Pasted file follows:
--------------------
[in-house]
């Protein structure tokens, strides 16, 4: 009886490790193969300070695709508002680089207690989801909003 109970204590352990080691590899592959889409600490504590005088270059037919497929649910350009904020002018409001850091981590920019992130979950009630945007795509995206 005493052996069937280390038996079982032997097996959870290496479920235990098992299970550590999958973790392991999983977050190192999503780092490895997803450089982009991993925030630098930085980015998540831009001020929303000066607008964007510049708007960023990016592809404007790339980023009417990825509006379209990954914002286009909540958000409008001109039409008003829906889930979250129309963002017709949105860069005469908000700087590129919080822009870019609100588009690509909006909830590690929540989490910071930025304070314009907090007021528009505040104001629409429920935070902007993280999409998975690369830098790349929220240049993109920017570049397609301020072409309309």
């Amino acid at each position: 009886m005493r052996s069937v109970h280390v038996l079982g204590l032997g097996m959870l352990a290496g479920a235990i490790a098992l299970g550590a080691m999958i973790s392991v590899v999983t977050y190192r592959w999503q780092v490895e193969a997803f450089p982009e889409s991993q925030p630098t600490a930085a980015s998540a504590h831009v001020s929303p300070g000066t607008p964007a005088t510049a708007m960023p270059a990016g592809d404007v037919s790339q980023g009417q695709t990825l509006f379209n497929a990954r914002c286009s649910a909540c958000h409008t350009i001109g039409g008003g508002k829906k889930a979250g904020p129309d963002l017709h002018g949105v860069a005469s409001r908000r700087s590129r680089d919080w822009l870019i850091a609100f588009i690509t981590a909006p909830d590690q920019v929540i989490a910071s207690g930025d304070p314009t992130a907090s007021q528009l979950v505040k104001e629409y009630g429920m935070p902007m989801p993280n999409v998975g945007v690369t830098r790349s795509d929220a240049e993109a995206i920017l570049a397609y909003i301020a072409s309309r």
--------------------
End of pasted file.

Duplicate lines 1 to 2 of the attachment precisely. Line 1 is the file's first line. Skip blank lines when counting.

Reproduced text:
[in-house]
């Protein structure tokens, strides 16, 4: 009886490790193969300070695709508002680089207690989801909003 109970204590352990080691590899592959889409600490504590005088270059037919497929649910350009904020002018409001850091981590920019992130979950009630945007795509995206 005493052996069937280390038996079982032997097996959870290496479920235990098992299970550590999958973790392991999983977050190192999503780092490895997803450089982009991993925030630098930085980015998540831009001020929303000066607008964007510049708007960023990016592809404007790339980023009417990825509006379209990954914002286009909540958000409008001109039409008003829906889930979250129309963002017709949105860069005469908000700087590129919080822009870019609100588009690509909006909830590690929540989490910071930025304070314009907090007021528009505040104001629409429920935070902007993280999409998975690369830098790349929220240049993109920017570049397609301020072409309309």